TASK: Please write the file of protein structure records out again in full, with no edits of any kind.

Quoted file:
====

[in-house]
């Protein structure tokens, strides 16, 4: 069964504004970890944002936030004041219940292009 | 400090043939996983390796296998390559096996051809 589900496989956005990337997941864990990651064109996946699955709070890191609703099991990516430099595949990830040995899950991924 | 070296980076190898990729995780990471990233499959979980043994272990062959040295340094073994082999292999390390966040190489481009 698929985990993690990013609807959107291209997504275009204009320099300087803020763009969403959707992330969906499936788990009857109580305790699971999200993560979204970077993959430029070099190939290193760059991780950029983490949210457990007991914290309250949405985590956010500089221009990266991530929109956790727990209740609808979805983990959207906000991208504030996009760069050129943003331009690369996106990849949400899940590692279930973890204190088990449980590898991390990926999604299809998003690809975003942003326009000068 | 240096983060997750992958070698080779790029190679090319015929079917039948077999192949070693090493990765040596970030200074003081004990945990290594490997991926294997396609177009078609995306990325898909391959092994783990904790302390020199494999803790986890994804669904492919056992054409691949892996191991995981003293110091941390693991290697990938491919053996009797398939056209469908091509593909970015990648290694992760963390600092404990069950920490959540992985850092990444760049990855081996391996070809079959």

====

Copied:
[in-house]
């Protein structure tokens, strides 16, 4: 069964504004970890944002936030004041219940292009 | 400090043939996983390796296998390559096996051809 589900496989956005990337997941864990990651064109996946699955709070890191609703099991990516430099595949990830040995899950991924 | 070296980076190898990729995780990471990233499959979980043994272990062959040295340094073994082999292999390390966040190489481009 698929985990993690990013609807959107291209997504275009204009320099300087803020763009969403959707992330969906499936788990009857109580305790699971999200993560979204970077993959430029070099190939290193760059991780950029983490949210457990007991914290309250949405985590956010500089221009990266991530929109956790727990209740609808979805983990959207906000991208504030996009760069050129943003331009690369996106990849949400899940590692279930973890204190088990449980590898991390990926999604299809998003690809975003942003326009000068 | 240096983060997750992958070698080779790029190679090319015929079917039948077999192949070693090493990765040596970030200074003081004990945990290594490997991926294997396609177009078609995306990325898909391959092994783990904790302390020199494999803790986890994804669904492919056992054409691949892996191991995981003293110091941390693991290697990938491919053996009797398939056209469908091509593909970015990648290694992760963390600092404990069950920490959540992985850092990444760049990855081996391996070809079959």